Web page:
No. 515 Squadron RAF
|No. 515 Squadron RAF|
|Active||1 Oct 1942 – 10 Jun 1945|
|Branch||Royal Air Force|
|Part of||No. 11 Group RAF, Fighter Command|
No. 100 Group RAF, Bomber Command
|Motto(s)||Latin: Cleriter ferite ut hostes nacesit|
(Translation: "Strike quickly to kill the enemy")
|Squadron Badge heraldry||A gauntlet holding a winged dagger in bend sinister, trusting to the dexter|
|Squadron Codes||3P (Feb 1944 – Jun 1945)|
No. 515 Squadron RAF was a squadron of the Royal Air Force formed during the Second World War. It ushered in Electronic countermeasures (ECM) warfare, jamming enemy radar installations from October 1942 as the only such squadron in the RAF initially. Later in the war 515 Sqn was joined by other squadrons as part of No. 100 Group RAF. The squadron disbanded after VE day, when the need for such a specialised squadron had reduced.
The squadron was formed from Defiant Flight, also known as Special Duties Flight – an electronic countermeasuress unit equipped with the Boulton Paul Defiant Mk.II – at RAF Northolt on 1 October 1942, It moved to RAF Heston later that month. As part of 11 Group, 515 Sqn performed radar jamming duties, using Moonshine and Mandrel equipment.
From May 1943, 515 Sqn re-equipped with the Bristol Beaufighter Mk.IIF.
The squadron transferred to No. 100 Group RAF in December 1943 as part of Bomber Command, and moved to RAF Little Snoring in Norfolk. There they re-equipped with de Havilland Mosquito Mk.VIs in March 1944, and operated these for the remainder of the war. At the time of its disbandment on 10 June 1945, 515 squadron had carried out 1,366 operational sorties with the Mosquito with a loss of 21 aircraft, with most of its aircrew transferring to No. 627 Squadron RAF. T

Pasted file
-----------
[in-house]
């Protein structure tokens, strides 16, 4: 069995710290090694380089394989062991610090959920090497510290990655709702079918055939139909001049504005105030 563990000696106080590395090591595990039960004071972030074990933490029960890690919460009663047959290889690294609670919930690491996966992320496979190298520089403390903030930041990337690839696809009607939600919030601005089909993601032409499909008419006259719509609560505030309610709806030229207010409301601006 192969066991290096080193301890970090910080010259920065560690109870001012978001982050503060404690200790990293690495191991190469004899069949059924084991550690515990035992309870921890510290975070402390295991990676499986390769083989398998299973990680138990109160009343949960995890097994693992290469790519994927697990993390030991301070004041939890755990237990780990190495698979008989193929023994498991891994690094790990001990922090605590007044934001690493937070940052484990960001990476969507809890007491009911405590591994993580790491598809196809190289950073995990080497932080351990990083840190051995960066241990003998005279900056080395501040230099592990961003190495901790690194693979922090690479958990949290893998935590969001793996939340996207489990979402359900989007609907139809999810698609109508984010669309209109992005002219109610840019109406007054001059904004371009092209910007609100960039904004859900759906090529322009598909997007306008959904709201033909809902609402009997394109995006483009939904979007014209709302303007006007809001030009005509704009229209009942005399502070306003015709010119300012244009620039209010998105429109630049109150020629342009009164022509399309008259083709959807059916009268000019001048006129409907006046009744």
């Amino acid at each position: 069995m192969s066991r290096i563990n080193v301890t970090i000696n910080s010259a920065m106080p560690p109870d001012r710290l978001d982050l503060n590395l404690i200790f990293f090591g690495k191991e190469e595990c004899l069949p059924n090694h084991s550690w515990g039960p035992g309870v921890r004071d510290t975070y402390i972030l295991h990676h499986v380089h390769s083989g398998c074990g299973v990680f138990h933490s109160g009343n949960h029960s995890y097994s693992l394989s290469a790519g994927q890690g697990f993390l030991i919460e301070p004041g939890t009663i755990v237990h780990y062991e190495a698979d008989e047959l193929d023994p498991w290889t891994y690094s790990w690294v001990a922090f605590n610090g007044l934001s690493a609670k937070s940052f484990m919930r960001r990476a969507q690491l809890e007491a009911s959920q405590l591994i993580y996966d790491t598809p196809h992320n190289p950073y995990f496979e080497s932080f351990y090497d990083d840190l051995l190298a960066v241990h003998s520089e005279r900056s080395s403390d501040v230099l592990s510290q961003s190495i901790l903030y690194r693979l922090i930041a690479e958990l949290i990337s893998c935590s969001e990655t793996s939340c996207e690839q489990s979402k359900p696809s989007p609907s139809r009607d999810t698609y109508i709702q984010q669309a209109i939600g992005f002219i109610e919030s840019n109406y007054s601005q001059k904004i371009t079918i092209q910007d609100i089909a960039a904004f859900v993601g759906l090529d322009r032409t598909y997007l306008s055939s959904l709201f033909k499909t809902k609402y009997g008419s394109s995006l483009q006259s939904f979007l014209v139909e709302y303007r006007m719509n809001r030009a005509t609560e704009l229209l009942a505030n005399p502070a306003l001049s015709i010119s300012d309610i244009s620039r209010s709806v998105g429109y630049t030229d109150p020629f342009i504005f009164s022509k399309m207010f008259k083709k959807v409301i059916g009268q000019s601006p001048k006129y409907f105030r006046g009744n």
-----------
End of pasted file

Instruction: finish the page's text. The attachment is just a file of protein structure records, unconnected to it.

Moonshine was the code-name for ARI TR1427, (Airborne Radio Installation Transmitter Receiver), a British airborne spoofer/jammer installed in the 20 modified Boulton Paul Defiants of No. 515 Squadron RAF to defeat Freya radar and was developed at the Telecommunications Research Establishment (TRE).
Mandrel was the code-name for a jammer deployed against Freya and Würzburg radars used by aircraft of 515 sqn and 100 Group. Developed at the TRE, Mandrel was also built in the United States as AN/APT-3.
|October 1942||December 1943||Boulton Paul Defiant||Mk.II|
|June 1943||April 1944||Bristol Beaufighter||Mk.IIf|
|February 1944||April 1944||de Havilland Mosquito||Mk.II|
|March 1944||June 1945||de Havilland Mosquito||Mk.VI|
|1 October 1942||29 October 1942||RAF Northolt, Middlesex||dets. at RAF Coltishall, RAF West Malling,|
RAF Tangmere and RAF Exeter
|29 October 1942||31 May 1943||RAF Heston, Middlesex|
|31 May 1943||15 December 1943||RAF Hunsdon, Hertfordshire|
|15 December 1943||10 June 1945||RAF Little Snoring, Norfolk|
|October 1942||July 1943||S/Ldr. S.R. Thomas, DFC, AFC|
|July 1943||January 1944||W/Cdr. J.F. Inkster|
|January 1944||December 1944||W/Cdr. F.F. Lambert, DSO, DFC|
|December 1944||June 1945||W/Cdr. H.C. Kelsey, DFC|
- List of Royal Air Force aircraft squadrons
- Boulton Paul Defiant Operational history
- Freya radar, the German early-warning radar that was jammed using "Moonshine" and "Mandrel"
- List of World War II electronic warfare equipment
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